Some of our readers were wonderful enough to share with us in advance, which artists passing was most memorable or significant to them and why. We encourage you to share yours in the comments. Thank you for allowing us to share this appreciation with you.
“John Lennon’s death. He was such an influence, since I was a kid. Harmonies, songwriting just amazing. So many memories linked to his songs with that band called the Beatles and also with his solo career. Major influence to me in my writing, passion for music, and recording style too.” Mark L.
“Just for the brevity and impact of his peak, probably Stevie Ray Vaughn. He finally started to beat some of his personal demons only to die in a crash…was a shock to my system. I also, will always remember the day that John Bonham passed. Led Zeppelin is, and always has been, my favorite band.” Mike S.
“I was just listening to something on NPR where peope were complaining about public mourning on social media which started me thinking about the whole thing about mourning for celebrities. When Janis Joplin, Jim Morrison and Jimi Hendrix died, it was shocking and sad and I felt a huge loss, but it was almost academic in a way…I had that young people “indestructible” thing going. Also, they kind of did it to themselves. When John Lennon died, it was surreal and so violent that it almost didn’t feel real but I felt it more personally – he had been such a part of my life for so long, since 8th grade. And I was still invincible. But when Bowie died, I cried. As much for myself as for him. Again, he had been in my life, his music had framed my life, for so long it was as if I had known him in a way. But also, because he was my age-peer and died of a disease rather than an unusual cause, it forced me to face my own mortality, which I’m pretty good at avoiding.” Andrea W.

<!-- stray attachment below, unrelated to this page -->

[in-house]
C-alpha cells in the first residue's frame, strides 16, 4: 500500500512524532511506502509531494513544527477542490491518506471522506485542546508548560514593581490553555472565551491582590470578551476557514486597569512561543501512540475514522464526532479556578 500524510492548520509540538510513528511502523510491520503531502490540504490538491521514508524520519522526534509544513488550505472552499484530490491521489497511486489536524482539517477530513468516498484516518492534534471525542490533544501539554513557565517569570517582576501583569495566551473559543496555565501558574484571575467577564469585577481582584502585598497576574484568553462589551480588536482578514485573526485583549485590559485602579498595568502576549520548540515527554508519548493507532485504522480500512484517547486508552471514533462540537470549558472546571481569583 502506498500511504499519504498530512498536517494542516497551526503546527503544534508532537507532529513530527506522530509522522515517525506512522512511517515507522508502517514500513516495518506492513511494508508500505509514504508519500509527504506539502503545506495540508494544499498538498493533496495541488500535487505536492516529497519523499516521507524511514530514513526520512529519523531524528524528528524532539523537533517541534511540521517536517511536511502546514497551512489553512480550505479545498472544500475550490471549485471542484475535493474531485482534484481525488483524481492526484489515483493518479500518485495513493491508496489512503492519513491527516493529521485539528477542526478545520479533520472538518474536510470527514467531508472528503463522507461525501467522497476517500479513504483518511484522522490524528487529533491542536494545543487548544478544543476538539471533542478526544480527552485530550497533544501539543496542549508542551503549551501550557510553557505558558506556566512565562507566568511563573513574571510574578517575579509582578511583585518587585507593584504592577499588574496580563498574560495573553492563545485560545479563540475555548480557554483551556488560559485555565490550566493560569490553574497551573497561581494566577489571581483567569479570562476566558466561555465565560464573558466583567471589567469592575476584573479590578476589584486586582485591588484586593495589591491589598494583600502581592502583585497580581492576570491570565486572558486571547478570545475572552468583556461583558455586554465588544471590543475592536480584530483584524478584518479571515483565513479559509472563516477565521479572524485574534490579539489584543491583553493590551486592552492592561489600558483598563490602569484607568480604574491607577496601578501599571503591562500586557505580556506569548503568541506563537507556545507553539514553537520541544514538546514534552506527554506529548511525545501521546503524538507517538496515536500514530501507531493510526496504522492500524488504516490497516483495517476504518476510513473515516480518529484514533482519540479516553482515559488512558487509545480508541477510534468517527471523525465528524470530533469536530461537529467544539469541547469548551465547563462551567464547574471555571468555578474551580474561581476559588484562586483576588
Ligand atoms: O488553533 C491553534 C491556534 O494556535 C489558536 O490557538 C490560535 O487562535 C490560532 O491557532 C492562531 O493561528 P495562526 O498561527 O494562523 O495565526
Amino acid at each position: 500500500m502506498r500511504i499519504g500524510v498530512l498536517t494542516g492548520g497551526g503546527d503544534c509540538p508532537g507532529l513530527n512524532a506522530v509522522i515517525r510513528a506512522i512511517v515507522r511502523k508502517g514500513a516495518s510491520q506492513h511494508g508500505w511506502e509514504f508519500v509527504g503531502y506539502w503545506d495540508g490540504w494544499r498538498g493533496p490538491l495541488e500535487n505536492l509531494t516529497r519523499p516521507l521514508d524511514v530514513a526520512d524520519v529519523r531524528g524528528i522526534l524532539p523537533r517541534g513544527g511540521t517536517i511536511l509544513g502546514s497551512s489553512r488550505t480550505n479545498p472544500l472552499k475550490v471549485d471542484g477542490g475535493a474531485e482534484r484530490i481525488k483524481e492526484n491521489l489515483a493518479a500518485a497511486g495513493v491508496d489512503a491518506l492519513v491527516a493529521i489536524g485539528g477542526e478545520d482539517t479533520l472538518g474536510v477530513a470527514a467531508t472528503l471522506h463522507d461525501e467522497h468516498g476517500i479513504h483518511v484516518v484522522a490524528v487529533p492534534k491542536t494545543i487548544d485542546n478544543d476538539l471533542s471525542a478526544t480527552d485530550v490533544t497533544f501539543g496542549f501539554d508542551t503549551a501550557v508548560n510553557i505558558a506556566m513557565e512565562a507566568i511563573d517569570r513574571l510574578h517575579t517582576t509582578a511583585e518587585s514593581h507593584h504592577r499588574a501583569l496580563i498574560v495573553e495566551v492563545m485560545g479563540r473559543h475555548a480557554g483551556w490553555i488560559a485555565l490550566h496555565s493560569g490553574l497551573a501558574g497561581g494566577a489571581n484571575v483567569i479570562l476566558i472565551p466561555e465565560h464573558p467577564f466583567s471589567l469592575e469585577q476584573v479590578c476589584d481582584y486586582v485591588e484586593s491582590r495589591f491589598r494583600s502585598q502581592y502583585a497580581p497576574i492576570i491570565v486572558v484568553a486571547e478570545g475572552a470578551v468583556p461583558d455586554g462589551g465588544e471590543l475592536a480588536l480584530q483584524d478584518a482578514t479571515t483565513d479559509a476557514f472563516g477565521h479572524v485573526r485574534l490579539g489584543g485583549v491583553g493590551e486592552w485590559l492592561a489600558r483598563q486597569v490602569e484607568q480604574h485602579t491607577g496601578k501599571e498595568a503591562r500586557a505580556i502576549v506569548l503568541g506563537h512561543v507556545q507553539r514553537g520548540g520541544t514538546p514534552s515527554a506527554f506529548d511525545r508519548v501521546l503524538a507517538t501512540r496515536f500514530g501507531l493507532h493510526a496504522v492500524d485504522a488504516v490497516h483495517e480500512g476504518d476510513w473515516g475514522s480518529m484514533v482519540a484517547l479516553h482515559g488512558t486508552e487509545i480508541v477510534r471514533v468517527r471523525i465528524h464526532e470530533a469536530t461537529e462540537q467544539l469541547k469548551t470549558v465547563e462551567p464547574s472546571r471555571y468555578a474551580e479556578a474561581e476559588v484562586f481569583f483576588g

“I remember I was in an AA meeting. My friends John and Kevin came in. John says, “I remember where I was and who told me that Elvis died. So, I want you to remember me always. JERRY GARCIA died”, and walked away. Asshole was right and every year on the anniversary of Jerry’s death I call John and tell him he is a dick.” Steve A.
“That’s a really easy one for me. It would have to be John Lennon. I went to high school in Manhattan and was friends with a kid who lived in the Dakota where Lennon also resided. I was at a party there shortly before he was murdered.” Steve C.
“I had just turned 15 two weeks before the tragic news of Bonzos death. It took a few hours for it to sink in that it was all over, Led Zeppelin are finished. 😞… I cried a lot and I never have gotten over it to this day.😞..” Bryon J.
“The recent death of so many musical icons, David Bowie in particular, really had me thinking about the way that each has affected my life. David Bowie hit real hard. He was such a huge part of my childhood and upbringing. But I have to say the one that affected me most was Jerry Garcia. In 1995 when he passed away, I was very, very active in the Grateful Dead scene. Mostly all of my friends were dead heads and it was very much a part of my life. Apart from the musical impact that he had on me, his passing literally changed the course of my life. Because of his death I was forced to change so many things about my existence. And so I can definitely say that his death directly impacted my life the most- both musically and actually.” Michelle W.